Jayson Coombes

Any Facel Vega was a rare, luxurious conveyance, and all manner of movie stars, famous authors, musicians, and TV personalities owned and loved them. A healthy portion of Facels went to the United States. Around this time the always-entertaining Tom McCahill had this to say during a test drive of an HK500 for Mechanix Illustrated: “(It’s) sexier than the Place Pigalle and throatier than a Russian basso.”

Jayson Coombes

By July 1961, the third-generation Excellence appeared. Notable changes included a more modern, non-’50s style wraparound windshield. Plus, the fins were removed and the rear deck squared off. Any Excellence is rare, but these final ones are exceptionally so; only eight were made. They were 206.7 inches long with a 124.8 inch wheelbase, and they weighed in a 4230 pounds—or about 700 pounds lighter and six inches shorter than a 1961 Lincoln Continental. Zero to 60 was 8.5 seconds; 0–100 was 21 seconds flat.

Jayson Coombes

But by 1962 Facel was in receivership. This was due to the company introducing a new, smaller two-seat convertible, the Facellia, which looked like 3/4 the size of the new Facel II coupe, which had replaced the HK500. Meant to compete with more affordable sports cars like the Alfa Romeo Spider and big Triumphs, the Facellia was  attractive. It was meant to move Facel Vega from a botiquee manufacturer into the big leagues—and bigger profits. The problem was the engine.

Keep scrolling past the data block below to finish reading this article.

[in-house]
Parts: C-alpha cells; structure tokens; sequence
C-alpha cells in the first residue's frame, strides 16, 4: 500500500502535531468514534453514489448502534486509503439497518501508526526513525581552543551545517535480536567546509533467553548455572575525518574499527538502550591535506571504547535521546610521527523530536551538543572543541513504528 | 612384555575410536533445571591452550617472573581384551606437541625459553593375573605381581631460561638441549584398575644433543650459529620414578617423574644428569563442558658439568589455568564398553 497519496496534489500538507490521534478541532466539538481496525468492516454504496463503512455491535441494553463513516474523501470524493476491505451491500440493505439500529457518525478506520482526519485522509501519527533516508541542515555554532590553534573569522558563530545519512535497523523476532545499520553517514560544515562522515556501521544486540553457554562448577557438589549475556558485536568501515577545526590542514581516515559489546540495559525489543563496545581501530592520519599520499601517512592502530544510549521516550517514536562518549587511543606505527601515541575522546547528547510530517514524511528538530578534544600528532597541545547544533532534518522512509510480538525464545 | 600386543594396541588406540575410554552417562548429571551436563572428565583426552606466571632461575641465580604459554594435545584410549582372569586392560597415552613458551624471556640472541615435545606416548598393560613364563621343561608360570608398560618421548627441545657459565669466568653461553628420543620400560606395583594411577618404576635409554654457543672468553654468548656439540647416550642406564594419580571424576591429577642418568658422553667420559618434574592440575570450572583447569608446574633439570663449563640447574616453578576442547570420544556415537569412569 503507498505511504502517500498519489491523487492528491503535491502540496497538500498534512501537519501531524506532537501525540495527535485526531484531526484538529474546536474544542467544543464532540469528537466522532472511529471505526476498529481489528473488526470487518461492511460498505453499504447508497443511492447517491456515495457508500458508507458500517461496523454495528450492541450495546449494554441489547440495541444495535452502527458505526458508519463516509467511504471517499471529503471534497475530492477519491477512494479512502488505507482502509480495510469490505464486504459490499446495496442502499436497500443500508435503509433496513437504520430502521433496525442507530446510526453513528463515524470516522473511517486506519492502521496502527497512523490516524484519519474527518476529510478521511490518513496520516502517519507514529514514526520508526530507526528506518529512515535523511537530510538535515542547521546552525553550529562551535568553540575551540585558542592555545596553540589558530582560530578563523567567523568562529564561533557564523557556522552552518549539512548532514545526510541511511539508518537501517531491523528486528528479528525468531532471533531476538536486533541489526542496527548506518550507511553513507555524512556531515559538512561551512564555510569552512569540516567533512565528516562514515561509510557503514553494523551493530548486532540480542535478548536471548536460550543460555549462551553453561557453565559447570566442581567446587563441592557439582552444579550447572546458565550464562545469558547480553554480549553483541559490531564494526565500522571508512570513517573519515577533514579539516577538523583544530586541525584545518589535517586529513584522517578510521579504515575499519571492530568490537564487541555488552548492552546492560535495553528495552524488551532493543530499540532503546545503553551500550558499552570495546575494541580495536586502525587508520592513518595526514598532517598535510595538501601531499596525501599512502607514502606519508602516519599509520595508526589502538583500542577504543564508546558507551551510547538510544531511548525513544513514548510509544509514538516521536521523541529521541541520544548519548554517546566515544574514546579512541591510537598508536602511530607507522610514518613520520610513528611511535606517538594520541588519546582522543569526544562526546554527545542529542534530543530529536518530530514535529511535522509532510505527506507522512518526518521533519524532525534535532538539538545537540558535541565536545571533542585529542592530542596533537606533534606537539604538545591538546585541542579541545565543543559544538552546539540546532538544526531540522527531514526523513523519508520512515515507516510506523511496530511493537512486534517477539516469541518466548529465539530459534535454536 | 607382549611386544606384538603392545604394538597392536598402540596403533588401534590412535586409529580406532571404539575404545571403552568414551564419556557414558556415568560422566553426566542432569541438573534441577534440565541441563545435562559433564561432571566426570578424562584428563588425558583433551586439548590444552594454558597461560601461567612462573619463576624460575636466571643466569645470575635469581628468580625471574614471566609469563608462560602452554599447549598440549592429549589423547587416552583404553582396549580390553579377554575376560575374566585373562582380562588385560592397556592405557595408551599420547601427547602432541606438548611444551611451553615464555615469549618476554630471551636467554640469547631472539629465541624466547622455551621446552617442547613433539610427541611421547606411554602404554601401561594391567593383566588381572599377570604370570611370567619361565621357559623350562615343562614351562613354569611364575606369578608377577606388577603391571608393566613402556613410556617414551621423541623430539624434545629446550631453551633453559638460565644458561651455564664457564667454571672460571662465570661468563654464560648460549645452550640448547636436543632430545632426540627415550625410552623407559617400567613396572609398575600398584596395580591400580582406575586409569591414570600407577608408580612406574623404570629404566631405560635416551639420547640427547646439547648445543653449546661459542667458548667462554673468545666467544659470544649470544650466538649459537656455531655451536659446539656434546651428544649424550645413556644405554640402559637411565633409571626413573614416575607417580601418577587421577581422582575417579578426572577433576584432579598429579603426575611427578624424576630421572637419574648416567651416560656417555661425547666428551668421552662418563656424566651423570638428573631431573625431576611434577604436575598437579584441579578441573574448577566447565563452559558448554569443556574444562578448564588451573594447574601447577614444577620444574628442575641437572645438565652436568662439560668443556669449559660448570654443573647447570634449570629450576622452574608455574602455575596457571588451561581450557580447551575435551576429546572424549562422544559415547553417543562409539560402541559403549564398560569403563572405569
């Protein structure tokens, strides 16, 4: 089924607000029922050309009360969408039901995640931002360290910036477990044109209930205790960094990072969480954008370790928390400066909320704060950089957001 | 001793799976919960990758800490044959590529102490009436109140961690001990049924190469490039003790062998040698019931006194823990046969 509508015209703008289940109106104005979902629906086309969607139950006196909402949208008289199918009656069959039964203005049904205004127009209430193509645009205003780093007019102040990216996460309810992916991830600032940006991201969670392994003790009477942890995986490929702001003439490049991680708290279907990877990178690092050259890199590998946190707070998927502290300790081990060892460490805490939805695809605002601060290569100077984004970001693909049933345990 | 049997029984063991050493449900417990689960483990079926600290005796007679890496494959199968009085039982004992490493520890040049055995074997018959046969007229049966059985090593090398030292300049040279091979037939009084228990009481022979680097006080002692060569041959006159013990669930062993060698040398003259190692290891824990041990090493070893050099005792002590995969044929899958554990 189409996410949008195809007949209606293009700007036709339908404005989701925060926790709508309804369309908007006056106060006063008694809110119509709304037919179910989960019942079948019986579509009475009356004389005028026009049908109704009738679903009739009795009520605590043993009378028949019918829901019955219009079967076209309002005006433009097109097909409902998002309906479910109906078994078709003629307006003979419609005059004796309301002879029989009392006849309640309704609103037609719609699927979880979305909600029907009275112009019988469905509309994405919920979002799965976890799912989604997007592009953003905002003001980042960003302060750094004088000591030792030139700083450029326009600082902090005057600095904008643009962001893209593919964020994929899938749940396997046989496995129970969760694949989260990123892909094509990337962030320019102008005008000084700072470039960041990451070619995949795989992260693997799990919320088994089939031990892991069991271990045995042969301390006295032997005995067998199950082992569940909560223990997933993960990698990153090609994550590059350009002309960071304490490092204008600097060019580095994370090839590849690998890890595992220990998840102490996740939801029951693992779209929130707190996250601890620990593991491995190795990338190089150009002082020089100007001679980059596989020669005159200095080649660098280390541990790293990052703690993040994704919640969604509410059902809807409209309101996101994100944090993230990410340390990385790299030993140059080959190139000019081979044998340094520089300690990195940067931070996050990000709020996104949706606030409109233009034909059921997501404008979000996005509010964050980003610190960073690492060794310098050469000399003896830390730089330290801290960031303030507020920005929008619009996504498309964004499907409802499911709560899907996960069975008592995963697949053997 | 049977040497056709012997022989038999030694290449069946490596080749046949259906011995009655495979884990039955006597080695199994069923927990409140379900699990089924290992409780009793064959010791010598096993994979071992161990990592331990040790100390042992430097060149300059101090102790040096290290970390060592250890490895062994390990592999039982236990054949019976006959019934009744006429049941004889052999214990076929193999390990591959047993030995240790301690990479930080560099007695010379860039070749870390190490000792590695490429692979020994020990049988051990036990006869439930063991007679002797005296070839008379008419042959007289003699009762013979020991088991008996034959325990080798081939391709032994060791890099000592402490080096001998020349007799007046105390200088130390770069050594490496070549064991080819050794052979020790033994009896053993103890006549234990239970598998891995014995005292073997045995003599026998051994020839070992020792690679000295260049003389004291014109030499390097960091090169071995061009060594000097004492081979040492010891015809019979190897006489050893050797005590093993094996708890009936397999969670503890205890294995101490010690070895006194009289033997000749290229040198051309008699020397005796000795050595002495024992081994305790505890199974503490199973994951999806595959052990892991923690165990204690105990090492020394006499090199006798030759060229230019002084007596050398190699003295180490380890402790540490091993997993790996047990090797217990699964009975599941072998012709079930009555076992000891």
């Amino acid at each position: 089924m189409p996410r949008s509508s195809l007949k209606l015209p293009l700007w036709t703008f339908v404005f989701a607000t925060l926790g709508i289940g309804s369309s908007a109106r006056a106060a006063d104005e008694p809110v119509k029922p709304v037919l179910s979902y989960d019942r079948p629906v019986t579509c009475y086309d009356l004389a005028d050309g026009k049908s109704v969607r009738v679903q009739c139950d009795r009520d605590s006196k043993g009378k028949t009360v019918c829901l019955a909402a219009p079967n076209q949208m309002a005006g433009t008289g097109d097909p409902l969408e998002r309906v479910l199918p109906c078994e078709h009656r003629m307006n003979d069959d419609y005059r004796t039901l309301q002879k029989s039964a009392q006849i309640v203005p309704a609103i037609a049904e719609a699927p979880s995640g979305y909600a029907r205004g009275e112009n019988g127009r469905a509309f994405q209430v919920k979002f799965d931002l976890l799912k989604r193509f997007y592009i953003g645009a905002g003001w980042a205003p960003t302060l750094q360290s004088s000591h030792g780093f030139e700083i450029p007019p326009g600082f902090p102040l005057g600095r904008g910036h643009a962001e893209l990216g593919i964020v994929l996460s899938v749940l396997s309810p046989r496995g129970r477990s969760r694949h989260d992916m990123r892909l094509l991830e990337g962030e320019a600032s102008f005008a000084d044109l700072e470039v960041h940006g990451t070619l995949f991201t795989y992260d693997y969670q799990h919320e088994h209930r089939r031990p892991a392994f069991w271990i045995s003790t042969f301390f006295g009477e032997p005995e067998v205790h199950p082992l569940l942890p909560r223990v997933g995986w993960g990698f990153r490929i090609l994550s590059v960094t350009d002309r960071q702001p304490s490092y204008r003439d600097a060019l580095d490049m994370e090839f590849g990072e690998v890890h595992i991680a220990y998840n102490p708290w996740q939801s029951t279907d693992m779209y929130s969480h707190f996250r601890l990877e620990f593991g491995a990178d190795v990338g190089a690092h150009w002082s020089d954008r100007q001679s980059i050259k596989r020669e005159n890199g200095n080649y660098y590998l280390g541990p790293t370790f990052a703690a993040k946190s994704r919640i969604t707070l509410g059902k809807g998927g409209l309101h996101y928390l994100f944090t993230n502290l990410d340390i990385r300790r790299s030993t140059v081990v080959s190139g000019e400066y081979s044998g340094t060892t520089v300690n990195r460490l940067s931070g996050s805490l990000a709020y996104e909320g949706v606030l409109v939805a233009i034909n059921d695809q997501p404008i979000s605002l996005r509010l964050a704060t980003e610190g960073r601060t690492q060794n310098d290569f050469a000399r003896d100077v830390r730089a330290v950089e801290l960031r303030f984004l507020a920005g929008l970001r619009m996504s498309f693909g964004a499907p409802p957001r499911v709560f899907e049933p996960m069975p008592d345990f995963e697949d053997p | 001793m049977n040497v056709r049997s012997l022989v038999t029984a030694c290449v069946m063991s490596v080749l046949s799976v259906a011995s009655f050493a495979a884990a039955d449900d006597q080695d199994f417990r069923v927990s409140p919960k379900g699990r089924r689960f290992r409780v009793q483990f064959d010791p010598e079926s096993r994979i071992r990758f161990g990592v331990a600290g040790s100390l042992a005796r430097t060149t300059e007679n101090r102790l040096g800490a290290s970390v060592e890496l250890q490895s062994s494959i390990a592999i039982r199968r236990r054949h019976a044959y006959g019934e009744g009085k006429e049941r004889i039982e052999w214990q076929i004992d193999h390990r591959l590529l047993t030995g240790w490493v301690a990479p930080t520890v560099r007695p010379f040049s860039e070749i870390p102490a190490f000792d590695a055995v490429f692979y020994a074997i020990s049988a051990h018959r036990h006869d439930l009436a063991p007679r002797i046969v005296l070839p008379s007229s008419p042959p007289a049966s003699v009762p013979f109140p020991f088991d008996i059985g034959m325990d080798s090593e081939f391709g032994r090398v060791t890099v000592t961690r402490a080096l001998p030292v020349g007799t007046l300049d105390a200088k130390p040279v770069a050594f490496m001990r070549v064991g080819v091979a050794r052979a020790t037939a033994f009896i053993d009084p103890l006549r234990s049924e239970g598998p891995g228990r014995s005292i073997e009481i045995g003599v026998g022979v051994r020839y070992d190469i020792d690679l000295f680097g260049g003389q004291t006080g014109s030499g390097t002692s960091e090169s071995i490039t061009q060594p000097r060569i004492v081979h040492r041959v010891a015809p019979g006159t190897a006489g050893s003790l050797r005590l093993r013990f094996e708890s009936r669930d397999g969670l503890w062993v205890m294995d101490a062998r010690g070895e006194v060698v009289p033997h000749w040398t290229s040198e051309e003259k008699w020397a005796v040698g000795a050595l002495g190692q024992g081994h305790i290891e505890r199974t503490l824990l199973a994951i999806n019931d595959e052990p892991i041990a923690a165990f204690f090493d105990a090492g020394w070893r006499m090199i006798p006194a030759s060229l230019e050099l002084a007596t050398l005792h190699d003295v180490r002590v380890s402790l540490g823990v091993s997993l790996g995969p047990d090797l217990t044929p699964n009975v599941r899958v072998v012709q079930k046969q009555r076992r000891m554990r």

1962 Facel II. A gorgeous automobile. Facel Vega

Its four-cylinder twin-cam power plant, built by Pont-a-Mousson, had a nasty habit of burning pistons due to poor block cooling, which then, of course, led to a mountain of Facellia warranty claims, which rapidly emptied the company’s coffers. The receivers of the company tried a revival, replacing the Facellia’s troublesome powerplant with a Volvo four-cylinder unit and renaming the car the Facel III. Only 1500 units sold in 1963. It was too little, too late.

Jayson Coombes

A third and final attempt to keep the company going was a Facel III with the 3.0-liter six from BMC, but the whole Facellia engine fiasco had killed any remaining interest in the marque by this time. Dubbed the Facel 6, only 26 were built. And with that, all the classic, glitzy Facels exited stage left. Including the Excellence. The company closed for good on October 31, 1964. In its approximately 10 years of existence, around 2900 cars had been produced.

If you happen to see one of these rare luxury sedans—or any car made by Facel Vega—I encourage you to linger. As my friend Jayson Coombes, who spied our featured car at the Park Cities (Texas) Show in April 2019, did. He told me it was extremely popular with the spectators throughout the day. And he had a heck of a time getting good photos of the car. That’s the effect these rare luxury sedans have on people.

Jayson Coombes

One final postscript, if you’ll indulge me. On the day I started this column, it was my parents’ 47th anniversary. Back in 1974, when they were married, you could still walk in and buy a Renault 17 coupe, Peugeot 504, Alfa Romeo 2000 GTV, and many other great, diverse European cars—and American yachts like a Fleetwood Talisman, Lincoln Continental Mark IV, or Imperial LeBaron St. Regis! That’s not quite the case these days, but like the Facels, we can still love and celebrate their existence. And my folks were the ones who put the car gene into me!

Comments

Share Leave comment
Read next Up next: Piston Slap: Ground wires, brown wires in the Spider’s web?